But, I also didn't get a picture when I met Mike Tyson, so I'm just weird.

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I've never understood the whole "Hey, famous person! I'm gonna shout one of your lines at you!" They're probably sick of hearing the fucking thing coming out of their own mouth, let alone some jabroni screaming it at them when they're out in public as well.

 

But, I also didn't get a picture when I met Mike Tyson, so I'm just weird.

 

 

Those kinds of people are why we missed out on like a decade of Dave Chapelles comedy.

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It was even less than that, I heard it was less than three million (2.7 is the number I keep hearing).

 

Chris Jericho even said "When I heard he bought it for that much, I said 'Why didn't anybody tell me?' Because I'd have bought it myself".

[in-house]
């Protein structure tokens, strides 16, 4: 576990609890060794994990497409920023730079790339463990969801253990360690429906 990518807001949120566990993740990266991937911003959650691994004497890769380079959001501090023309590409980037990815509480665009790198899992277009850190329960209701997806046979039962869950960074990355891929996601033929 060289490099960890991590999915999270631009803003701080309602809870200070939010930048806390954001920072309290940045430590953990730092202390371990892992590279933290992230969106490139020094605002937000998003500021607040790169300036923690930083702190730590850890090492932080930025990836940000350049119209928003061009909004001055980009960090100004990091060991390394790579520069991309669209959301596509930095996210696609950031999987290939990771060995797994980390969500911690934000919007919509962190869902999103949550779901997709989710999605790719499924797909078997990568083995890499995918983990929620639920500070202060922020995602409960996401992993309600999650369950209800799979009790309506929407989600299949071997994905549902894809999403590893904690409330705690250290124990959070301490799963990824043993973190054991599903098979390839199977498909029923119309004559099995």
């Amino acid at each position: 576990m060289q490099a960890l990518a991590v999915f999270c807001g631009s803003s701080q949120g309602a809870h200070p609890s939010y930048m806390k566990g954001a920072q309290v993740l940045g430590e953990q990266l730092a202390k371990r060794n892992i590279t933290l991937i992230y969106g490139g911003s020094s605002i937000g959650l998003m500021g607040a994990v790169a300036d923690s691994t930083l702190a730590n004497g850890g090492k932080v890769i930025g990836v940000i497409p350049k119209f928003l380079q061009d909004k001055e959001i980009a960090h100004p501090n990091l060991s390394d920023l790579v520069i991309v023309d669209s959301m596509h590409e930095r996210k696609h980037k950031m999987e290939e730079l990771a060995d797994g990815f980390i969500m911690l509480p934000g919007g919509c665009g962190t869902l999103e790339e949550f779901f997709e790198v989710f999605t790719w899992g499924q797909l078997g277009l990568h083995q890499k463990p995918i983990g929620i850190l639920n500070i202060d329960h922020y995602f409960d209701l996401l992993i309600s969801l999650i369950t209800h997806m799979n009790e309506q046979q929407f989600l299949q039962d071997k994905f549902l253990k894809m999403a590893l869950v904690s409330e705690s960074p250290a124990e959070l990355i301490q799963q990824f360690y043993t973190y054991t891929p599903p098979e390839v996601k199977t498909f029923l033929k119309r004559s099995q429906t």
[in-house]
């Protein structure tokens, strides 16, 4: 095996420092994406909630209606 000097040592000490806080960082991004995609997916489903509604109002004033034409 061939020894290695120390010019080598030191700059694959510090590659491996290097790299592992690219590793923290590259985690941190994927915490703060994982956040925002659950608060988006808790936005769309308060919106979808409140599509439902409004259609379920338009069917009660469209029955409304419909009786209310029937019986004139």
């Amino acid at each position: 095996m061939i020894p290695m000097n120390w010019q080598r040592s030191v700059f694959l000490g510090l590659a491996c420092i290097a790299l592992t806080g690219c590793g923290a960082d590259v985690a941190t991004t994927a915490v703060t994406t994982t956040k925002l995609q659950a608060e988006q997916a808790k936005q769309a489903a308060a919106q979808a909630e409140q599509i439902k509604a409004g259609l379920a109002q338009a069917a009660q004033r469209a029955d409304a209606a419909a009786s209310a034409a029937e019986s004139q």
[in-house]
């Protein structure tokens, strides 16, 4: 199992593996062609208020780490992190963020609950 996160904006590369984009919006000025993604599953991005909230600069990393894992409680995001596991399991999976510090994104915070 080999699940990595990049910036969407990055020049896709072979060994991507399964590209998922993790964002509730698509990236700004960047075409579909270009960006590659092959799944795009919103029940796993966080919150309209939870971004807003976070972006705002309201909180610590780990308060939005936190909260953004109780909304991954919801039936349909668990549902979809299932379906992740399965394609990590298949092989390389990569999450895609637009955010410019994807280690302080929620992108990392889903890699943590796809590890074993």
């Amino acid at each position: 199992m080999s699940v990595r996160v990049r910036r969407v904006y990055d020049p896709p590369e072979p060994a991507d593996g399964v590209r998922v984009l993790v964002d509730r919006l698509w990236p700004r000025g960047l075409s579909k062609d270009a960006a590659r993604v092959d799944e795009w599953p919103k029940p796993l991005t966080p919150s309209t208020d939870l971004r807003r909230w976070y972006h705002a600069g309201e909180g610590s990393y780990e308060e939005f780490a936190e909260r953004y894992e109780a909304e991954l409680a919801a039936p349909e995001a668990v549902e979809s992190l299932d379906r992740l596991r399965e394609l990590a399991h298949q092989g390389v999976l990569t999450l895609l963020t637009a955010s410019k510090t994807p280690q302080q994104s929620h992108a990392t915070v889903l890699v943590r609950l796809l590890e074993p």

What still amazes me is that Turner turned down the first true offer for WCW that came earlier that year, which was 500 million. I have to imagine that they were kicking themselves hard, especially after how hard AOL-Time Warner tumbled after their merger saw them take a loss of just shy of 100 billion in 2002.

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What still amazes me is that Turner turned down the first true offer for WCW that came earlier that year, which was 500 million. I have to imagine that they were kicking themselves hard, especially after how hard AOL-Time Warner tumbled after their merger saw them take a loss of just shy of 100 billion in 2002.

 

Because Ted Turner LOVES wrestling. He wouldn't have given it up for double that.